Vol. 81, No. 3Detachment profile

A female RCMP officer stands beside a vehicle, with an open door, facing a lake.

'Switched on at all times'

Vernon North Okanagan tackles issues in busy region

Officers with the Vernon North Okanagan RCMP can find themselves policing the dense forests and scenic waterways of British Columbia's interior. Credit: RCMP


There isn't a typical day at the RCMP's regional Vernon North Okanagan detachment.

In the past year, officers found themselves on a 12-hour search-and-rescue operation, securing the area around an improvised grenade and saying hello to ice fishermen during community patrols.

Sitting in British Columbia's scenic Interior, this detachment has five offices serving multiple communities in the North Okanagan including Vernon, a city home to half the region's 84,000 residents. The other four offices are in Armstrong, Lumby, Enderby and Falkland.

Supt. Shawna Baher, the officer in charge of the 100-person detachment, says its regional nature means police encounter an array of situations.

"In the city, crimes associated with drug addiction, personal safety and homelessness are issues we see daily. In the smaller offices there are issues, but traffic or youth may be more of a priority," says Baher.

Outside of Vernon, officers can find themselves deep on forest service roads and spend up to an hour driving between calls.

"Rural officers need to be switched on at all times and be self-sufficient," says Sgt. Glen Caston, who works in the detachment's Enderby office. "Backup and services like fire and ambulance can be delayed due to geography."

Caston says the rural areas face the same challenges as the city, such as the drug trade, but on a smaller scale.

"It becomes a big issue to the people who live here," says Caston. "They live in the country for a reason and when they're faced with big city problems, it's frustrating."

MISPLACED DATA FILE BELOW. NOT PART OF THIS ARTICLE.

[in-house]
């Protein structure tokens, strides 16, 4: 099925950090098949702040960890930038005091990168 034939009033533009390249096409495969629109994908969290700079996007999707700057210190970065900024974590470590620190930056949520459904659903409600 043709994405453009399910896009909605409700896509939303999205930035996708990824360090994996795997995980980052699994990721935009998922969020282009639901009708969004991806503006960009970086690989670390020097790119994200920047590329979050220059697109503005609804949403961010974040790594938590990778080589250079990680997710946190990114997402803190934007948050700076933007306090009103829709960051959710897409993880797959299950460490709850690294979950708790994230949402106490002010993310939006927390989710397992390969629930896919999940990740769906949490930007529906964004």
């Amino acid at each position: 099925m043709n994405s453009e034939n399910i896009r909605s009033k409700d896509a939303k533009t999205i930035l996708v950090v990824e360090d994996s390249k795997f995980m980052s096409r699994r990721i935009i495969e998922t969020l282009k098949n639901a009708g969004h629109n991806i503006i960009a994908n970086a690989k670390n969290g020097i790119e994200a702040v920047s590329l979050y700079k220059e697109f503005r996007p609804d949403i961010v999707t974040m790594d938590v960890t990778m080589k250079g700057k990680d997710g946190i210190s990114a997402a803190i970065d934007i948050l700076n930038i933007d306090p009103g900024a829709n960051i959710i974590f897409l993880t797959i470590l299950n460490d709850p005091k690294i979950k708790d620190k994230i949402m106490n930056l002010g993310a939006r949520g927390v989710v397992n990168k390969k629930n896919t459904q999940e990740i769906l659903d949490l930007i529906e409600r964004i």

The regional detachment — responsible for policing the City of Vernon, surrounding small towns and Indigenous communities — allows officers to come together across 7,500 square kilometres.

Sharing resources is important during peak vacation seasons. Vernon is a tourism hotspot and in 2016, it contributed $190 million to the local economy.

"During special events, we can target things without having to worry about one police officer being from Enderby another being from Armstrong," says Sgt. David Evans, who has worked in the detachment's rural area and in the City of Vernon.

In Vernon, more visitors requires more police visibility.

Vernon's Downtown Enforcement Unit uses foot and bicycle patrols to increase their presence, and adds extra patrols on Friday and Saturday evenings during the summer.

"We have to get out and be more visible," says Evans, who co-ordinates the downtown unit.

The RCMP also patrols local lakes checking for impaired driving and other violations, and conducts ATV patrols around backwoods campgrounds.

In the rural areas surrounding Armstrong, Lumby, Enderby and Falkland, officers are involved with search-and-rescue operations if hikers, bikers or skiers run into trouble.

"We're the liaison between families and friends, and the rescue agencies," says Caston.

Not immune to drugs

The picturesque region hasn't escaped a problem shared with many other communities: drug use and overdoses.

"The opioid crisis has caused a lot of havoc with deaths in our community," says Baher.

Vernon saw six overdose deaths in 2014. That number leaped to 24 in 2018, according to a report from the B.C. Coroners Service.

The detachment recently created a provincial pilot project that provides drug users in police custody with educational videos, support services and naloxone, a drug that blocks the effects of opioids. The project's second portion will introduce opioid replacement therapy while individuals are in custody.

"If we have people in our cells who want help, we can start an opioid replacement therapy and if they're stabilized on suboxone while in custody, they may not have the urge to use when they're out of our cells and therefore won't commit a crime to pay for their drugs," says Baher, who recently earned a Governor General Order of Merit for her work on the project.

Programs like the opioid pilot project are driven by community engagement and listening to residents' worries.

In Vernon, officers meet with downtown associations and community partners to hear concerns and in other communities, the detachment maintains a close relationship with municipalities and the Splatsin and Okanagan Indigenous reserves.

"It's what we can do instead of only looking at enforcement," says Evans.

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